Desert Streams Monthly E Newsletter
Understanding the importance of Attachment
As people we are all hungry for connection, and attachment in relationship. That is because we are designed by our creator, who created us to be in relationship with Him throughout our lives and to be in relationship with those around us. God designed us to be connected to him and to those He has placed in our lives. Science is understanding this more and more through research, we are hardwired for other people to connect with and for connectedness to a “higher power”. Meeting these basic needs for connection is essential to health and to humans flourishing. There are two questions that all of us instinctively ask ourselves in our lives:
1. Am I worthy of love?
2. Are others capable of loving me?
Based on these 2 questions we all ask ourselves, researchers have used the answers to these questions to develop 4 categories for understanding our attachment style. The 4 styles are:
Secure: this is one who holds a positive view of themselves and others. They do believe they are worthy of love and that others are accessible and capable when they need them. Secure people are comfortable with both closeness and independence. they tend to have healthy means of coping with stress.
Anxious: this is one who holds a negative view of themselves and an unrealistic positive view of others. They are usually anxious in relationships and have an unhealthy fear of abandonment because they believe they are not worthy of love. They tend to have low sense of self-worth, are afraid of rejection, crave closeness and are obsessively worried, needy and clingy in their closest relationships.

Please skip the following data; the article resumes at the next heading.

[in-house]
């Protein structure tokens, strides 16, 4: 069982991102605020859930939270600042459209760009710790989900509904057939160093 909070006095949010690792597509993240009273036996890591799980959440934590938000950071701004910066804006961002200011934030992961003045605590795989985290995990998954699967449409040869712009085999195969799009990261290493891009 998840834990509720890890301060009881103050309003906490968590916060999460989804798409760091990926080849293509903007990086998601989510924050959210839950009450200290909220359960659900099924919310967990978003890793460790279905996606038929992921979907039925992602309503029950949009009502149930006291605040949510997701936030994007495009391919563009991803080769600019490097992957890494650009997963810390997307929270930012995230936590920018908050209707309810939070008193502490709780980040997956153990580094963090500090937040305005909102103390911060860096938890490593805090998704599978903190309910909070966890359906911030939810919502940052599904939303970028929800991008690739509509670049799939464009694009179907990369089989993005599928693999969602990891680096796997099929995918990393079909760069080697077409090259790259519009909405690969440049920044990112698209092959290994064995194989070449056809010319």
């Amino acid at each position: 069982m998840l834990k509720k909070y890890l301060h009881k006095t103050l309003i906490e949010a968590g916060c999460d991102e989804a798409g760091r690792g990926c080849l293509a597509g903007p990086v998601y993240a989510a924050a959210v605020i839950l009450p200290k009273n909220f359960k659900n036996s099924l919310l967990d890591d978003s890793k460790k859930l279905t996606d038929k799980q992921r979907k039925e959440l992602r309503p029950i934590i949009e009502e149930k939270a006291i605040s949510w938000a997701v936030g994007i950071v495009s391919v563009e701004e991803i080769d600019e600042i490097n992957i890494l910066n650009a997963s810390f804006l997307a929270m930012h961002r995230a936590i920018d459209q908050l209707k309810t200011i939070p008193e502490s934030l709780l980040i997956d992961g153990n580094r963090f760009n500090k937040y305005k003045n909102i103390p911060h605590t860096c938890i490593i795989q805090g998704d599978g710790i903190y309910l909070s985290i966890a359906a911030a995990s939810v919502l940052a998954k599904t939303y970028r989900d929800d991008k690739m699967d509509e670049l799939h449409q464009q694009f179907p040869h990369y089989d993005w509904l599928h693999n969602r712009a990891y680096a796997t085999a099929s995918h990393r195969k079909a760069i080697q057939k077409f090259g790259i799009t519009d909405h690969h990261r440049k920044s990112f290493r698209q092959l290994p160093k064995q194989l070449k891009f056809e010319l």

Avoidant: this is one in which they have an overly positive view of themselves, but an excessively negative view of others. They are avoidant and uncomfortable with closeness and tend to become overly self-reliant because they do not believe others will be there for them. They tend to have an overinflated sense of self-worth.
Fearful: this is one who has both a negative view of self and others. These individuals have a very difficult time with intimacy and closeness and often avoid relationships all together. These individuals seek acceptance and self-worth from others, but fear that others are not capable of meeting their needs.
Understanding our attachment style and type also gives us insight into how we relate with the Lord. We tend to formulate our attachment style from our early upbringing, which then influence how we relate to the Lord. Gaining insight into our attachment style and doing the necessary work internally to move to a more secure relationship style can help us in relationships with others as well as help our relationship with the Lord flourish in a healthy way.
To learn more about this topic, God Attachment by Tim Clinton and Joshua Straub is an excellent read to gain more insight.
Respectfully submitted, Pam Stinchcomb, LMSW